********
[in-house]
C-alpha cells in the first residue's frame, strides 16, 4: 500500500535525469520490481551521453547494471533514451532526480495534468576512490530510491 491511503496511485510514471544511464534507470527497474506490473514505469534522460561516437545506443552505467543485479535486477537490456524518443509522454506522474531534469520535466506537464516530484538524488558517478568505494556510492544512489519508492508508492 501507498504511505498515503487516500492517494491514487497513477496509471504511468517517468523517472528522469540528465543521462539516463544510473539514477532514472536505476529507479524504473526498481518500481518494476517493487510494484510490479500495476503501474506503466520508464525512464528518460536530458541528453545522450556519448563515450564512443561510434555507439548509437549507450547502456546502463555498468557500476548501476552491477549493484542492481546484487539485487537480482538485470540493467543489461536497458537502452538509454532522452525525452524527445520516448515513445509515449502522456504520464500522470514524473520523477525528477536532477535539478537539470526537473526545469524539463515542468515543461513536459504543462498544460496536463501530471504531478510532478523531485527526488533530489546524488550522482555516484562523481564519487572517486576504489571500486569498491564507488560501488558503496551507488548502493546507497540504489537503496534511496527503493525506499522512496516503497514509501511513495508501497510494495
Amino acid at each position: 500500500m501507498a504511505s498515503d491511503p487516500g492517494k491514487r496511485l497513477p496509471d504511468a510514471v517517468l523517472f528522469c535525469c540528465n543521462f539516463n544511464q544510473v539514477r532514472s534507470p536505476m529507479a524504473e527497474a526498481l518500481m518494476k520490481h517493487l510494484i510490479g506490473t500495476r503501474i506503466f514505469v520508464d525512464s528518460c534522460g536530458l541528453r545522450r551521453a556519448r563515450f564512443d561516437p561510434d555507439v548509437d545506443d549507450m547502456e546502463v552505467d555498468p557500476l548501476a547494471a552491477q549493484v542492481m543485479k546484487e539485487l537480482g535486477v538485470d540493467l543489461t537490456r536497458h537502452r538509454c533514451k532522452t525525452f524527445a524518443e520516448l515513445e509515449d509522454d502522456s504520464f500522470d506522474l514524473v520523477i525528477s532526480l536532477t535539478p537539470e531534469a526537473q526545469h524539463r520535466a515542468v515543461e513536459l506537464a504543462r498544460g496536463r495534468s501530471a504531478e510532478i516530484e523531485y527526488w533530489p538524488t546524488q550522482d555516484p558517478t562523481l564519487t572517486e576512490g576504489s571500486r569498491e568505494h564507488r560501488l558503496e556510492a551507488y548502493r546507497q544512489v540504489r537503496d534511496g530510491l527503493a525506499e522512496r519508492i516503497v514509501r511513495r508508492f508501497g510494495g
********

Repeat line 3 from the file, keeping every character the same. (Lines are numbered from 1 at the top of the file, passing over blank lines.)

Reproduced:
Amino acid at each position: 500500500m501507498a504511505s498515503d491511503p487516500g492517494k491514487r496511485l497513477p496509471d504511468a510514471v517517468l523517472f528522469c535525469c540528465n543521462f539516463n544511464q544510473v539514477r532514472s534507470p536505476m529507479a524504473e527497474a526498481l518500481m518494476k520490481h517493487l510494484i510490479g506490473t500495476r503501474i506503466f514505469v520508464d525512464s528518460c534522460g536530458l541528453r545522450r551521453a556519448r563515450f564512443d561516437p561510434d555507439v548509437d545506443d549507450m547502456e546502463v552505467d555498468p557500476l548501476a547494471a552491477q549493484v542492481m543485479k546484487e539485487l537480482g535486477v538485470d540493467l543489461t537490456r536497458h537502452r538509454c533514451k532522452t525525452f524527445a524518443e520516448l515513445e509515449d509522454d502522456s504520464f500522470d506522474l514524473v520523477i525528477s532526480l536532477t535539478p537539470e531534469a526537473q526545469h524539463r520535466a515542468v515543461e513536459l506537464a504543462r498544460g496536463r495534468s501530471a504531478e510532478i516530484e523531485y527526488w533530489p538524488t546524488q550522482d555516484p558517478t562523481l564519487t572517486e576512490g576504489s571500486r569498491e568505494h564507488r560501488l558503496e556510492a551507488y548502493r546507497q544512489v540504489r537503496d534511496g530510491l527503493a525506499e522512496r519508492i516503497v514509501r511513495r508508492f508501497g510494495g